When we build sites, we’ve started to put a lot of emphasis on ensuring that the end result scores well in Google Page Speed Insights….but why are we doing that? After all:
So it’s definitely not because a good score guarantees a good site! What it does show however is that real thought and planning went into your site – if you cobble together a site using whatever frameworks and plugins will get the job done quickest for you, then you’re unlikely to end up with a high score, and you’ll also find it difficult to retrospectively improve whatever score you do land on.
The highest scores, and the coveted 100/100, can only realistically be achieved if you consider page speed right from the start of your project, and design and build it accordingly. For clarity, this does not mean imposing limits on your creativity – Google page speed does not care about how many animations, images or videos you use after all, merely that you deliver them to the user in the most optimised way possible. What it does mean is that you need to sit down and think about that delivery – how can you load as little as possible, as quickly as possible, for your user to experience your website without ruining the ‘feel’ you’re looking for?
By doing so, you end up with a properly thought-out project – one where every image and video, every animation and transition, every font is considered about the relative merits it brings over the overhead that will come with it. You end up asking “is this necessary, or is it just fluff?” a lot, and the end result is something that delivers – without compromise – everything you need in your project, without the clutter.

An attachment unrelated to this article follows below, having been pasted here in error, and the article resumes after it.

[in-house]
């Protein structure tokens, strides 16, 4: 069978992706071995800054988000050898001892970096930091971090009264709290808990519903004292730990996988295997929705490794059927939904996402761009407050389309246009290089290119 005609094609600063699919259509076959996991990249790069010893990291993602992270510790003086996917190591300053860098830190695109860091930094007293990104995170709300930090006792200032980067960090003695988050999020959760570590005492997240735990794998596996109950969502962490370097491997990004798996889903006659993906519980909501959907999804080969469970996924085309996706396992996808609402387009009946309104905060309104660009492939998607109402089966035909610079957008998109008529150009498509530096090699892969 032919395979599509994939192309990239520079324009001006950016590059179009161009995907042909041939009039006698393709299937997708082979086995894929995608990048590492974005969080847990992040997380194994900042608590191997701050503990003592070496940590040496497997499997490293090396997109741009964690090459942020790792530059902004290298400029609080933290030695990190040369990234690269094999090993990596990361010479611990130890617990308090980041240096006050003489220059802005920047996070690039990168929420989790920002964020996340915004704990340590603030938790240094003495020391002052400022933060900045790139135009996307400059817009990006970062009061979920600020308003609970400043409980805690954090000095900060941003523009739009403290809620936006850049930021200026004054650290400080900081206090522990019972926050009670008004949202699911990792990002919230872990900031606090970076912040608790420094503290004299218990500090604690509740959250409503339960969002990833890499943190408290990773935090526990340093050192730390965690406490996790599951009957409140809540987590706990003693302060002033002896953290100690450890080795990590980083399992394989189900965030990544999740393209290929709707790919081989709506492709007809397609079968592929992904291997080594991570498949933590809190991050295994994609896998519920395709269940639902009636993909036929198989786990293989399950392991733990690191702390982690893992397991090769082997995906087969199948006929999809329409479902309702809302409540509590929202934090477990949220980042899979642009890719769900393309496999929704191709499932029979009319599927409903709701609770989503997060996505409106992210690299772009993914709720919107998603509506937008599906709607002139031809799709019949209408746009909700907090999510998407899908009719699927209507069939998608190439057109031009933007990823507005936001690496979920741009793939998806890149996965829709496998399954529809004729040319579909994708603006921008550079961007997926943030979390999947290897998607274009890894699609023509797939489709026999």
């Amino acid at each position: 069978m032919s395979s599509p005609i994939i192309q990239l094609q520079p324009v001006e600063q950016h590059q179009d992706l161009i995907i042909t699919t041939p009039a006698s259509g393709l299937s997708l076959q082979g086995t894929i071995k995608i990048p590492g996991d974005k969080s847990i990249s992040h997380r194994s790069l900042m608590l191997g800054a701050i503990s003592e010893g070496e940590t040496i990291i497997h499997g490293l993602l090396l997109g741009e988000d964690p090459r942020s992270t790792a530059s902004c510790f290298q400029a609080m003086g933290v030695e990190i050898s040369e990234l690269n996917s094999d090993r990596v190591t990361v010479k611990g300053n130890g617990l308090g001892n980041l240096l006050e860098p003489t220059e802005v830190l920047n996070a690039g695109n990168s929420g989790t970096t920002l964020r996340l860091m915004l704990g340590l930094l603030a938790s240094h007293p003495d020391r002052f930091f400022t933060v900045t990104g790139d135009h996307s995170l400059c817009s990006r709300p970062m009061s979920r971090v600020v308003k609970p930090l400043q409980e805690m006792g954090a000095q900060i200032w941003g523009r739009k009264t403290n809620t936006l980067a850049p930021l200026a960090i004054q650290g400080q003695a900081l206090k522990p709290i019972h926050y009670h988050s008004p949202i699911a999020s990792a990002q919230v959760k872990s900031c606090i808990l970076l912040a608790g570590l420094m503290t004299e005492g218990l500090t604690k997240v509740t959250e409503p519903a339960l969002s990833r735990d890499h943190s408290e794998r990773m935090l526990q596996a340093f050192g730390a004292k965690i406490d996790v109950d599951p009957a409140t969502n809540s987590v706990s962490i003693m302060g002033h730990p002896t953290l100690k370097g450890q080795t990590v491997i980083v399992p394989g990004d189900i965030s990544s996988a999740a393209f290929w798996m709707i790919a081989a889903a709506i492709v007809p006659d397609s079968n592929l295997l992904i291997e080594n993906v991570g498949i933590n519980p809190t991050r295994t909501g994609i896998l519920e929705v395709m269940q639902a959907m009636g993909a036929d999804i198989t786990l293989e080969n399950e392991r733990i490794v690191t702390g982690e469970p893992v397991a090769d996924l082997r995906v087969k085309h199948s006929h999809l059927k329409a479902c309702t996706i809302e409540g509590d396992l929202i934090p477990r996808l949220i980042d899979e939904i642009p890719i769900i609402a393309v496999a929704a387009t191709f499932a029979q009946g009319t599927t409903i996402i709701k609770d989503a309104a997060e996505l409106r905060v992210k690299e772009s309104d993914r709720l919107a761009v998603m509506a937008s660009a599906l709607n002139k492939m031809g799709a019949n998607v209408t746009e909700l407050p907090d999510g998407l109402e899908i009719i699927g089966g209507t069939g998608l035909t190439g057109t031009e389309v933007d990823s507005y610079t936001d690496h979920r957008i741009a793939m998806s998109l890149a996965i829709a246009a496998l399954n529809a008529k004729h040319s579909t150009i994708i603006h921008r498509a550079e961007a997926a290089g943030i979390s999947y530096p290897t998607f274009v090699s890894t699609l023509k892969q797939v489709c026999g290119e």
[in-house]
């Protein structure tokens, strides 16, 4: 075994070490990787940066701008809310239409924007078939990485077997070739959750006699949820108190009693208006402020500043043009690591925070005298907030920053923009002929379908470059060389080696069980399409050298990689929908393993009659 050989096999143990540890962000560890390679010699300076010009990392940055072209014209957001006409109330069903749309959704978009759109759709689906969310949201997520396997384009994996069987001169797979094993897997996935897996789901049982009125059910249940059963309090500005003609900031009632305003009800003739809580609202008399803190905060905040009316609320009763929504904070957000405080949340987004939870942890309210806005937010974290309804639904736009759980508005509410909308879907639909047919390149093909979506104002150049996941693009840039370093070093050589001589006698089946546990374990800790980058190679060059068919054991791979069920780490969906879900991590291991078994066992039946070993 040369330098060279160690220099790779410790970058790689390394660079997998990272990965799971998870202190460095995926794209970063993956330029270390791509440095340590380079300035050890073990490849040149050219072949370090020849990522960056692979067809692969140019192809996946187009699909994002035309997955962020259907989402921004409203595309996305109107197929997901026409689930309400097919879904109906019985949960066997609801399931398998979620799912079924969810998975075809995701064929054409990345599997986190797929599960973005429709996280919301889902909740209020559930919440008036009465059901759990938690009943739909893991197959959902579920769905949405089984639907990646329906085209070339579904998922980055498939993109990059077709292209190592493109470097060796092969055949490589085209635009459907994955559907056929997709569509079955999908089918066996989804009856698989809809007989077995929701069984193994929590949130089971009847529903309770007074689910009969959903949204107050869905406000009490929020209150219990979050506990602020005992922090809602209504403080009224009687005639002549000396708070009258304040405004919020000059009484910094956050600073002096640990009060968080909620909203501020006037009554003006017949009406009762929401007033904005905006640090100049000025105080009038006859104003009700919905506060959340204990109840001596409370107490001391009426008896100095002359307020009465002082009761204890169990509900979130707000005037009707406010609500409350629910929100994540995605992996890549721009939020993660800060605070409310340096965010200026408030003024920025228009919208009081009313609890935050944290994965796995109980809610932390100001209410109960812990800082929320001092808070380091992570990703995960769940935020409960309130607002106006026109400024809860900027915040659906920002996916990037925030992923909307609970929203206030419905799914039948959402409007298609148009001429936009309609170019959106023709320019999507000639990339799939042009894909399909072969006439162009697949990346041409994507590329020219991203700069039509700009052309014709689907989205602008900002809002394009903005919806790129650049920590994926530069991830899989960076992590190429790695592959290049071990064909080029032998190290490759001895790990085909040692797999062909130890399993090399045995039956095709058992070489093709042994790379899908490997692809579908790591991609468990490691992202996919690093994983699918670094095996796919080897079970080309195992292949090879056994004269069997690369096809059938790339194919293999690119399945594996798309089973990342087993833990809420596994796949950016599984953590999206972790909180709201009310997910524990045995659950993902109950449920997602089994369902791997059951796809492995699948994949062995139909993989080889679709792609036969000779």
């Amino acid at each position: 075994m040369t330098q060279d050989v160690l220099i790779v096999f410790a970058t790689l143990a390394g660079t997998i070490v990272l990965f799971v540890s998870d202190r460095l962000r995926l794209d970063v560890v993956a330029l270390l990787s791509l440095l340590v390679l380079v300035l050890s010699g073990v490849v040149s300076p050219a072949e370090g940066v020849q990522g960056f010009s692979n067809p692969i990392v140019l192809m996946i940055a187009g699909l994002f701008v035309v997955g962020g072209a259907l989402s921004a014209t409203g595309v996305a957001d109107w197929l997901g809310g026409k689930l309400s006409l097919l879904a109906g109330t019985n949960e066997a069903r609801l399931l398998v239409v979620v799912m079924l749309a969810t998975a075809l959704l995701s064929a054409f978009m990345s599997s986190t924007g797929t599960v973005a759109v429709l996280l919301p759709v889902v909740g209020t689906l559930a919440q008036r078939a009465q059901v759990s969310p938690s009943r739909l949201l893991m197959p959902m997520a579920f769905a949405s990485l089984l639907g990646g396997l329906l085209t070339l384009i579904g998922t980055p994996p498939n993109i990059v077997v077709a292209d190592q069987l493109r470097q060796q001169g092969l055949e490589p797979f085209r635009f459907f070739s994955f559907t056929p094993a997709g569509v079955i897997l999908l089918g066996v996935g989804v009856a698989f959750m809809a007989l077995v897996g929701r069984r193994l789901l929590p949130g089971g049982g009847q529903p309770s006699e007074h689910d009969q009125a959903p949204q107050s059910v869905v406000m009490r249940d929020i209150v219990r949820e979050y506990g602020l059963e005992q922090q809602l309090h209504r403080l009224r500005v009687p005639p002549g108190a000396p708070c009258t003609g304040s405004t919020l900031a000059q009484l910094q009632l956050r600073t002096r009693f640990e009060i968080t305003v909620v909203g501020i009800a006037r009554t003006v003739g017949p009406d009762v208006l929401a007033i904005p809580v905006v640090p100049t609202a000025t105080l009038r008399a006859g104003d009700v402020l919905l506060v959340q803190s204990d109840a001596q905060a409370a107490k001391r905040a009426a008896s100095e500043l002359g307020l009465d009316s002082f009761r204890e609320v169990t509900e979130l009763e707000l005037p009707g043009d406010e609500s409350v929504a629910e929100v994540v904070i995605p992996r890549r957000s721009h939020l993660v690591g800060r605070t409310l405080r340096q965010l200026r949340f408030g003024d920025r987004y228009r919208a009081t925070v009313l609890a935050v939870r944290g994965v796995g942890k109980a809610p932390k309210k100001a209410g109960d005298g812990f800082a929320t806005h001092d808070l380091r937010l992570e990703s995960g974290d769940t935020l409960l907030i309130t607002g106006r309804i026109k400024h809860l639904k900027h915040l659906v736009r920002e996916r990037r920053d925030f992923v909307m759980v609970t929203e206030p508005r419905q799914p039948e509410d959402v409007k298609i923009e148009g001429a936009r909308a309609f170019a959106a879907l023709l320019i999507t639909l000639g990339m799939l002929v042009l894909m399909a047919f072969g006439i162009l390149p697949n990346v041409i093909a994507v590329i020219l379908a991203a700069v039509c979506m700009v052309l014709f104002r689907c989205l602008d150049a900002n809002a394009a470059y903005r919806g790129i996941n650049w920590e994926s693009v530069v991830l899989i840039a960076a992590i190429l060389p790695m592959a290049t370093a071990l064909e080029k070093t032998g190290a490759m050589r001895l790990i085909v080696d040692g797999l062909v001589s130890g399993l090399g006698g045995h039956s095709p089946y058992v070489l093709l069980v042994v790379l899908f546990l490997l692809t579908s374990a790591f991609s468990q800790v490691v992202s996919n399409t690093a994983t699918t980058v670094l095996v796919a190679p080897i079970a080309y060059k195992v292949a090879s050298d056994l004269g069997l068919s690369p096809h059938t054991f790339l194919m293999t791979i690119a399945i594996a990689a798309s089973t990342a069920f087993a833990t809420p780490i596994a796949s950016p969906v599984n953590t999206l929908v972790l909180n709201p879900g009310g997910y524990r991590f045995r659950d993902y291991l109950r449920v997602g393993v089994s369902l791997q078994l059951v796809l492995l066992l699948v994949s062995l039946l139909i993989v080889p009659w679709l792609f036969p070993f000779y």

Sites that score well against Google’s page speed insights will load faster, and done properly the user will be none the wiser as to the optimisations you’ve made. They’ll get content and core functionality delivered and ready to use sooner, with the glitz added in the background for them later and without them knowing.
The same studies that demonstrated that the page speed score itself didn’t really influence search engine rankings (see Empirical Study of Web Site Speed on Search Engine Rankings –http://www.websiteoptimization.com/speed/tweak/website-speed-search-rankings-study/) also found that the speed at which your site starts sending content to a user – the ‘time to first byte’ made a much bigger difference, so it stands to reason that the faster your site loads, the better it will perform.
In summary, we think page speed insights are important because:
In our opinion, those two points alone are more than worth paying attention to the insights report.
Mon 28th Aug 2017
tel: 0161 762 1121